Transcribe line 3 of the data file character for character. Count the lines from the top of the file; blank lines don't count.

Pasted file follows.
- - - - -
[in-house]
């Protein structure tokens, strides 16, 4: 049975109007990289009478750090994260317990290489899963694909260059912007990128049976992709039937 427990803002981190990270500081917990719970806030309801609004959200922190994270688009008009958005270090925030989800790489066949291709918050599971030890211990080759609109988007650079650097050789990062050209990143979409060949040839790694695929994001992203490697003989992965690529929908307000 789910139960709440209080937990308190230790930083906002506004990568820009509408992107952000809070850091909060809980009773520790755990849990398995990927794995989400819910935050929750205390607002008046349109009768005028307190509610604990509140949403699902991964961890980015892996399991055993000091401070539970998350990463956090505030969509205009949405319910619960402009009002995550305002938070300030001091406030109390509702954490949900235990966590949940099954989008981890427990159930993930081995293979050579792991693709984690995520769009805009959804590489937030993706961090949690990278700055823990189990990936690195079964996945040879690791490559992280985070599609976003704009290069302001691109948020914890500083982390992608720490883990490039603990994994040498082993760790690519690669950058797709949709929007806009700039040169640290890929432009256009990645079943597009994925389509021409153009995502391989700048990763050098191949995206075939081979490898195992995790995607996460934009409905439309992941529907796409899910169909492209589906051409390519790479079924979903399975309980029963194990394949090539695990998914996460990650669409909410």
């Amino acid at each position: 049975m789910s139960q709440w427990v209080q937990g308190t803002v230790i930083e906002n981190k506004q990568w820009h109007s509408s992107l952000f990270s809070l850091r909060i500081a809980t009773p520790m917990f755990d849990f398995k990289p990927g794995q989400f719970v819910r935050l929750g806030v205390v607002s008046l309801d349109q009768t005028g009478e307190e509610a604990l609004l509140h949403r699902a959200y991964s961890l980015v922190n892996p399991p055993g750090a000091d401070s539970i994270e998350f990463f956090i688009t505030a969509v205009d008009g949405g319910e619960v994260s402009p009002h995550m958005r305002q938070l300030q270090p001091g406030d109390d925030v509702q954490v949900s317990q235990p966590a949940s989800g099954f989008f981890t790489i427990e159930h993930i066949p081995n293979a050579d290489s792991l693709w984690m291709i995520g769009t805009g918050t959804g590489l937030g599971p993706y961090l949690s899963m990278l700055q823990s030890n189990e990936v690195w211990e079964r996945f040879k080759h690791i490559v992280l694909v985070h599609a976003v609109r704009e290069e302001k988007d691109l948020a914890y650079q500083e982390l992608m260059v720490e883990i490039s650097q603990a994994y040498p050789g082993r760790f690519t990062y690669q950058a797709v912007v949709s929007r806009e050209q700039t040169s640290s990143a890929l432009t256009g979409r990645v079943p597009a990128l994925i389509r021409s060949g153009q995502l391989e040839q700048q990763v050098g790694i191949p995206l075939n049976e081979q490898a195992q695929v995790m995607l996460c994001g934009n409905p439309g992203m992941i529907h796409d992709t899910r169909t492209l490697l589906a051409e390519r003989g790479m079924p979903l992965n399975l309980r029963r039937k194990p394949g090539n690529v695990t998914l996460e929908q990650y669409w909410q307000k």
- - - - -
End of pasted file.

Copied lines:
């Amino acid at each position: 049975m789910s139960q709440w427990v209080q937990g308190t803002v230790i930083e906002n981190k506004q990568w820009h109007s509408s992107l952000f990270s809070l850091r909060i500081a809980t009773p520790m917990f755990d849990f398995k990289p990927g794995q989400f719970v819910r935050l929750g806030v205390v607002s008046l309801d349109q009768t005028g009478e307190e509610a604990l609004l509140h949403r699902a959200y991964s961890l980015v922190n892996p399991p055993g750090a000091d401070s539970i994270e998350f990463f956090i688009t505030a969509v205009d008009g949405g319910e619960v994260s402009p009002h995550m958005r305002q938070l300030q270090p001091g406030d109390d925030v509702q954490v949900s317990q235990p966590a949940s989800g099954f989008f981890t790489i427990e159930h993930i066949p081995n293979a050579d290489s792991l693709w984690m291709i995520g769009t805009g918050t959804g590489l937030g599971p993706y961090l949690s899963m990278l700055q823990s030890n189990e990936v690195w211990e079964r996945f040879k080759h690791i490559v992280l694909v985070h599609a976003v609109r704009e290069e302001k988007d691109l948020a914890y650079q500083e982390l992608m260059v720490e883990i490039s650097q603990a994994y040498p050789g082993r760790f690519t990062y690669q950058a797709v912007v949709s929007r806009e050209q700039t040169s640290s990143a890929l432009t256009g979409r990645v079943p597009a990128l994925i389509r021409s060949g153009q995502l391989e040839q700048q990763v050098g790694i191949p995206l075939n049976e081979q490898a195992q695929v995790m995607l996460c994001g934009n409905p439309g992203m992941i529907h796409d992709t899910r169909t492209l490697l589906a051409e390519r003989g790479m079924p979903l992965n399975l309980r029963r039937k194990p394949g090539n690529v695990t998914l996460e929908q990650y669409w909410q307000k």